How cancer is treated
Cancers are usually treated with surgery, drug therapy and radiation therapy (radiotherapy). The types of drugs (medicines) used for the treatment of cancer include chemotherapy, hormone therapy, targeted therapy and immunotherapy. These treatments may be used on their own, in combination (for example, you may have chemotherapy together with radiation therapy) or one after the other (for example, chemotherapy first, then surgery).
Types of cancer treatments
Surgery – An operation to remove cancer or repair a part of the body affected by cancer.
Drug therapies – Drugs can travel throughout the body. This is called systemic treatment. Drug therapies include:
- chemotherapy – the use of drugs to kill cancer cells or slow their growth
- hormone therapy – treatment that blocks the effects of the body’s natural hormones on some types of cancer
- immunotherapy – treatment that uses the body’s own immune system to fight cancer
- targeted therapy – the use of drugs to attack specific features of cancer cells to stop the cancer growing or spreading.
Radiation therapy – The use of a controlled dose of radiation to kill or damage cancer cells so they cannot grow, multiply or spread.
Because cancer treatment is becoming more tailored to individuals, the treatment you have may be different to the treatment other people have, even when the cancer type is the same. The treatment recommended by your doctor will depend on:
- the type of cancer you have
- where the cancer began (the primary site)
- whether the cancer has spread to other parts of your body (metastatic or secondary cancer)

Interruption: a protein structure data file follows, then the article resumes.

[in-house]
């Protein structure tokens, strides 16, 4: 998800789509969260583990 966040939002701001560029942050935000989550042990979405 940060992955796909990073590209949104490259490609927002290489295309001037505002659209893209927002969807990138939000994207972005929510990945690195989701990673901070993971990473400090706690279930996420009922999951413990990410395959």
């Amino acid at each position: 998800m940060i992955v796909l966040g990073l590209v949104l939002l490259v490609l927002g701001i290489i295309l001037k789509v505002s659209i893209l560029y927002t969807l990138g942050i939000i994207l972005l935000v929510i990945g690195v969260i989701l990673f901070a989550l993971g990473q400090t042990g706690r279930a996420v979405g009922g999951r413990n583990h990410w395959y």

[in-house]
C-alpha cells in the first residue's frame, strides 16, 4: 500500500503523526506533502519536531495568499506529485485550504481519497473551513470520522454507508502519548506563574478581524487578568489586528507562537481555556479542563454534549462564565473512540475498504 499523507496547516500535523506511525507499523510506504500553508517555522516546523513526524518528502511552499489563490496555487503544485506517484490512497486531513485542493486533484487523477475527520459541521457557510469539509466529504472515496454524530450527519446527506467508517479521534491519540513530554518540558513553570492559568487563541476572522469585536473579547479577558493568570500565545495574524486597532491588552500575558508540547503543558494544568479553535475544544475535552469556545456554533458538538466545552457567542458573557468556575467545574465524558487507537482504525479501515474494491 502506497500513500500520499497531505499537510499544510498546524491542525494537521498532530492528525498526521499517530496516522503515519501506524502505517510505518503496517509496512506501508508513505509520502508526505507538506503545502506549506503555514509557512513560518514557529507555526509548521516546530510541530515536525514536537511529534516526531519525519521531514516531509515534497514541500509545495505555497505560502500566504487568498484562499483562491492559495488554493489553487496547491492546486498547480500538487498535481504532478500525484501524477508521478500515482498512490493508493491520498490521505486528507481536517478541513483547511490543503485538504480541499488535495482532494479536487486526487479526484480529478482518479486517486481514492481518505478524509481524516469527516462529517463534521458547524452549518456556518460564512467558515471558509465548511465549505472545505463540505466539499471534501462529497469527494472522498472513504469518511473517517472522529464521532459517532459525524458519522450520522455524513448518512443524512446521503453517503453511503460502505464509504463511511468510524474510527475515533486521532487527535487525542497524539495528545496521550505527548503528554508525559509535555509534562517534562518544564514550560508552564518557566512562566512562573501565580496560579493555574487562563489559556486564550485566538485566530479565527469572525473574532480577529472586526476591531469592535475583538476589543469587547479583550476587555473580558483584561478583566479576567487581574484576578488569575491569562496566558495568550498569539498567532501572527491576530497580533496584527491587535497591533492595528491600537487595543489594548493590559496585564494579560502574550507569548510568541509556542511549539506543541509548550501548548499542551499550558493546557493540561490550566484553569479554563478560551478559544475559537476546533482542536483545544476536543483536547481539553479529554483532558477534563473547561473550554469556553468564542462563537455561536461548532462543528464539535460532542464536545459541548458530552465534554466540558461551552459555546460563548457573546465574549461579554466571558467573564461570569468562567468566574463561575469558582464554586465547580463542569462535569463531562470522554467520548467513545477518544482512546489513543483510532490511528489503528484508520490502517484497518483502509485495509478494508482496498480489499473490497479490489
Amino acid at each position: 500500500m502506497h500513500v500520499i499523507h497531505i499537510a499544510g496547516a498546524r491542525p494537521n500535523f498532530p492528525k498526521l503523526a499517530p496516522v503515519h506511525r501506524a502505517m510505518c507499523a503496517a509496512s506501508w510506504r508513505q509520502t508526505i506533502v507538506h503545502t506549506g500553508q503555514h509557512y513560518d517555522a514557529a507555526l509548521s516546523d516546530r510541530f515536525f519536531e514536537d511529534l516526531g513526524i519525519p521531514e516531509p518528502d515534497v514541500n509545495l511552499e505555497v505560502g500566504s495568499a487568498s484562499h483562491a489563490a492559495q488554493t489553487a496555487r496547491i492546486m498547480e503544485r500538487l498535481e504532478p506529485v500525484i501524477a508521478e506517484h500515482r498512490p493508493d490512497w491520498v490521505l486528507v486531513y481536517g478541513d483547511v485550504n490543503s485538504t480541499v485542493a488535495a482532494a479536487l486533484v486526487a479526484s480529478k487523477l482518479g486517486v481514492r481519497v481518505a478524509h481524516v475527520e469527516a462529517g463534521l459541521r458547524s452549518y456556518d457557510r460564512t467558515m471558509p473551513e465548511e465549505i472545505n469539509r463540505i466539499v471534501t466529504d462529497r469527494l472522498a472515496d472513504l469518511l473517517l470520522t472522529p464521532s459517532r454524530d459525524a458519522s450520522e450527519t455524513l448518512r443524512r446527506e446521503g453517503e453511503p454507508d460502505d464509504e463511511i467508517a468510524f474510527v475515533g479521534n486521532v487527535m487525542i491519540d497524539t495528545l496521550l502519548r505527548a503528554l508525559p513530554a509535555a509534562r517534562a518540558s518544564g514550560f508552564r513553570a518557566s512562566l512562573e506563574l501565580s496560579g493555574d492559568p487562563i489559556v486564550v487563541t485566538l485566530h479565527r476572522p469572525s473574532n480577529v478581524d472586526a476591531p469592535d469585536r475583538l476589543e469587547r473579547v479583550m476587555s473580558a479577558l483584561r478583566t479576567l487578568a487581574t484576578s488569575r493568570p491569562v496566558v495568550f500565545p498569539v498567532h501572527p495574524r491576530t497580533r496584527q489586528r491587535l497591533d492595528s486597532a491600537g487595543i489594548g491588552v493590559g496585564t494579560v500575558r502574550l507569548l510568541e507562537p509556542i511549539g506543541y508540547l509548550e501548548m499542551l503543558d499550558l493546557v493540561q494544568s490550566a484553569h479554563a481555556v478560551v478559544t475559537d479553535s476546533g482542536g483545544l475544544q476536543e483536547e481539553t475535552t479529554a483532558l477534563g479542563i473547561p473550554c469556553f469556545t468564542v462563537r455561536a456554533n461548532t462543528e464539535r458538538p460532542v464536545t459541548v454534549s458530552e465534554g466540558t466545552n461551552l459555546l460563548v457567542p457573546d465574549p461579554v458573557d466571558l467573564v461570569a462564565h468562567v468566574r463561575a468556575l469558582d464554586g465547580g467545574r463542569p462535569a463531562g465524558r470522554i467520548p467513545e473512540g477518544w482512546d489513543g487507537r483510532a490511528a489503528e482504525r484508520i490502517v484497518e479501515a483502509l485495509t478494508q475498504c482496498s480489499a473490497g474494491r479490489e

- specific features of the cancer cell
- your general health, age and treatment preferences
- what treatments are currently available and whether there are any clinical trials suitable for you.
Chemotherapy for children
This information is for adults having chemotherapy, although much of it will also be relevant for children. Talk to your treatment team for specific information about chemotherapy for children, and check out:
Cancer Australia Children’s Cancer – for information about children’s cancers, visit childrenscancer.canceraustralia.gov.au.
Understanding ChemotherapyDownload PDF
This information is reviewed by
This information was last reviewed August 2022 by the following expert content reviewers: Prof Timothy Price, Medical Oncologist, The Queen Elizabeth Hospital, SA; Graham Borgas, Consumer: Dr Joanna Dewar, Medical Oncologist and Clinical Professor, Sir Charles Gairdner Hospital and The University of Western Australia, WA; Justin Hargreaves, Medical Oncology Nurse Practitioner, Bendigo Health Cancer Centre, VIC; Angela Kritikos, Senior Oncology Dietitian, Dietetic Department, Liverpool Hospital, NSW; Dr Kate Mahon, Director of Medical Oncology, Chris O’Brien Lifehouse, NSW; Georgie Pearson, Consumer; Chris Rivett, 13 11 20 Consultant, Cancer Council SA; Marissa Ryan, Acting Consultant Pharmacist (Cancer Services), Pharmacy Department, Princess Alexandra Hospital, QLD.